The Pros and Cons of GPS for Land Surveying

1 min read

The Global Positioning System changed the world of land surveying in many ways, most of them good. There are, however, some downsides to this type of equipment. Here is a quick summary of the pros and cons for GPS land surveying:


  • It offers a higher level of accuracy than conventional surveying methods
  • Calculations are made very quickly and with a high degree of accuracy
  • GPS technology is not bound by constraints such as visibility between stations
  • Land surveyors can carry GPS components easily for fast, accurate data collection
  • Some GPS systems can communicate wireless for real-time data delivery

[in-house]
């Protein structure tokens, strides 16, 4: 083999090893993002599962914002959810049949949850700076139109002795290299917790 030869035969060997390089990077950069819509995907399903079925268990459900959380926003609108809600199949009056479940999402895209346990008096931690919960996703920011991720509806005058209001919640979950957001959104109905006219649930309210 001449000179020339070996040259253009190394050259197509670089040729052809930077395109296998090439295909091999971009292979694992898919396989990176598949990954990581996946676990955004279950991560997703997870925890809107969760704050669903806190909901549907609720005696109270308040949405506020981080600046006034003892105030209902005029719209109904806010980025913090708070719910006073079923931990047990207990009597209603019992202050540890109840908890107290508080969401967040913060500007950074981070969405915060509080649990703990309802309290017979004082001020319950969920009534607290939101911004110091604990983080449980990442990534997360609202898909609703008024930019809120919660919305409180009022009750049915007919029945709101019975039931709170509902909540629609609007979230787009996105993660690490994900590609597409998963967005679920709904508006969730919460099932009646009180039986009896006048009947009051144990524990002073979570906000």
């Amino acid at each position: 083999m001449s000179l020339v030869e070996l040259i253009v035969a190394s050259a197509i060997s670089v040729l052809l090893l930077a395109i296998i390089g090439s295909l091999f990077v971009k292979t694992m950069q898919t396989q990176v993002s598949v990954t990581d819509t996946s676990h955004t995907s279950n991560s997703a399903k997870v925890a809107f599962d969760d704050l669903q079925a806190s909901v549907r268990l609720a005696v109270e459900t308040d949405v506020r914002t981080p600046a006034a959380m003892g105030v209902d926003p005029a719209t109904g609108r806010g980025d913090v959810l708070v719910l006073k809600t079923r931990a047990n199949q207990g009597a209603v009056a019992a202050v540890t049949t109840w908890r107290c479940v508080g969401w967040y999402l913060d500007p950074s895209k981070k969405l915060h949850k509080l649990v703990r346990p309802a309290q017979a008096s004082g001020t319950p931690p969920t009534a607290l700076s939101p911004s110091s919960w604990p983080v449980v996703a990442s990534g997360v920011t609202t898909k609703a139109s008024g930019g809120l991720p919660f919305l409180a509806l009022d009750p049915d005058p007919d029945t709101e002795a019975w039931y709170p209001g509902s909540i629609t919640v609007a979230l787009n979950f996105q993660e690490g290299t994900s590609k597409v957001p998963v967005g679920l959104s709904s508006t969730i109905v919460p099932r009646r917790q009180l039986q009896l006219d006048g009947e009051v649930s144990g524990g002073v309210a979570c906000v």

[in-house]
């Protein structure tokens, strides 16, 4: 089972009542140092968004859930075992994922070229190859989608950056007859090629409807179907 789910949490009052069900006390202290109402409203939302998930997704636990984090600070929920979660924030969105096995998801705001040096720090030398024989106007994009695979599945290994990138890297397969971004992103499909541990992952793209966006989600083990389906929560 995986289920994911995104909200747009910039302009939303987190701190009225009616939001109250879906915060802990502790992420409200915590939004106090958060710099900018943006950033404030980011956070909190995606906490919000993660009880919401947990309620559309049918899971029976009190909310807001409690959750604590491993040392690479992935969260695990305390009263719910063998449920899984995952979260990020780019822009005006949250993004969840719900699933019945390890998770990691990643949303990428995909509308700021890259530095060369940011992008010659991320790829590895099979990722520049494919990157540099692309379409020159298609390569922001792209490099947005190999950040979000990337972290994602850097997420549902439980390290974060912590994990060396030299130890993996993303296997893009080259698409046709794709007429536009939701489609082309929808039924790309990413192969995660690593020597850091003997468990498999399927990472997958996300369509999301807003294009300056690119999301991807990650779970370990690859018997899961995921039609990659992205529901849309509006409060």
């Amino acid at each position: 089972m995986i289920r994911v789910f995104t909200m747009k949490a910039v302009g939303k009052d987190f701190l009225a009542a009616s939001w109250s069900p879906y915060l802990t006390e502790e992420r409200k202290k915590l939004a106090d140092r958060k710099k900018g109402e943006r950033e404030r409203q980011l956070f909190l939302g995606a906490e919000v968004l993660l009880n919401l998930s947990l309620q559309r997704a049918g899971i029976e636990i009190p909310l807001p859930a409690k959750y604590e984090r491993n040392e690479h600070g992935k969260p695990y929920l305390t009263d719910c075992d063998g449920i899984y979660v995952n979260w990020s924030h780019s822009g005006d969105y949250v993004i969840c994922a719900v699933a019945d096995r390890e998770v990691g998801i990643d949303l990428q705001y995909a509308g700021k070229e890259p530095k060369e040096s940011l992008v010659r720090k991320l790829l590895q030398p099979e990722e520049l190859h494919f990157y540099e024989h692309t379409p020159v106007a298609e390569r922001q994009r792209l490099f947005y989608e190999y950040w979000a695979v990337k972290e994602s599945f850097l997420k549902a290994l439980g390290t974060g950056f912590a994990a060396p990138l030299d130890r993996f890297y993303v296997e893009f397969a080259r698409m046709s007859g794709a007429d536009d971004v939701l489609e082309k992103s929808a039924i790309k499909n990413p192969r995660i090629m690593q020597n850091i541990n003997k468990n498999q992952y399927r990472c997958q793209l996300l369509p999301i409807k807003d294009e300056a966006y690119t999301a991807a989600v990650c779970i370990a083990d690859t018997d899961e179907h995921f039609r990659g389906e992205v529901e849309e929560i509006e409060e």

• GPS land surveying equipment requires a clear view of the sky to receive satellite signal
  • Interference from dense foliage and other structures can limit function and communication
  • All GPS survey equipment is subject to failure from dead batteries and system malfunction
  • Special equipment may be required and can be costly

The world of land surveying is constantly changing as new technology replaces old. Commercial survey equipment has made leaps and bounds over the past few decades and, with the help of GPS technology, will only become faster and more accurate over time.

Used properly, GPS for land surveying offers the highest level of accuracy and is much faster than conventional surveying techniques

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